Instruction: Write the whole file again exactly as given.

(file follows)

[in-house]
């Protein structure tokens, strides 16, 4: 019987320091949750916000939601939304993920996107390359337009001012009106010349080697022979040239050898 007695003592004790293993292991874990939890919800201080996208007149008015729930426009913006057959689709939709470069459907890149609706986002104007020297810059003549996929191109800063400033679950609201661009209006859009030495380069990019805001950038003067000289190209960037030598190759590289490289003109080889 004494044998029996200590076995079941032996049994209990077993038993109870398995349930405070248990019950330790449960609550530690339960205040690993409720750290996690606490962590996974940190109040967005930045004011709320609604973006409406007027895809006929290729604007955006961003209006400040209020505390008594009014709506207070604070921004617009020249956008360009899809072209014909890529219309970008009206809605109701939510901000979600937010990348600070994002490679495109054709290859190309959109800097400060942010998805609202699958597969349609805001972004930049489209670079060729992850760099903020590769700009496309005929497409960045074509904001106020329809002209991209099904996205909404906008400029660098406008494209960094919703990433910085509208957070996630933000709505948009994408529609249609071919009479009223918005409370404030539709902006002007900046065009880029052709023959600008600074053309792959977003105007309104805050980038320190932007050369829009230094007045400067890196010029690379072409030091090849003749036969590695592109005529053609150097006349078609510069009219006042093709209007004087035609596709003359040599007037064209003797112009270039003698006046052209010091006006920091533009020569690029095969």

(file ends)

[in-house]
């Protein structure tokens, strides 16, 4: 019987320091949750916000939601939304993920996107390359337009001012009106010349080697022979040239050898 007695003592004790293993292991874990939890919800201080996208007149008015729930426009913006057959689709939709470069459907890149609706986002104007020297810059003549996929191109800063400033679950609201661009209006859009030495380069990019805001950038003067000289190209960037030598190759590289490289003109080889 004494044998029996200590076995079941032996049994209990077993038993109870398995349930405070248990019950330790449960609550530690339960205040690993409720750290996690606490962590996974940190109040967005930045004011709320609604973006409406007027895809006929290729604007955006961003209006400040209020505390008594009014709506207070604070921004617009020249956008360009899809072209014909890529219309970008009206809605109701939510901000979600937010990348600070994002490679495109054709290859190309959109800097400060942010998805609202699958597969349609805001972004930049489209670079060729992850760099903020590769700009496309005929497409960045074509904001106020329809002209991209099904996205909404906008400029660098406008494209960094919703990433910085509208957070996630933000709505948009994408529609249609071919009479009223918005409370404030539709902006002007900046065009880029052709023959600008600074053309792959977003105007309104805050980038320190932007050369829009230094007045400067890196010029690379072409030091090849003749036969590695592109005529053609150097006349078609510069009219006042093709209007004087035609596709003359040599007037064209003797112009270039003698006046052209010091006006920091533009020569690029095969």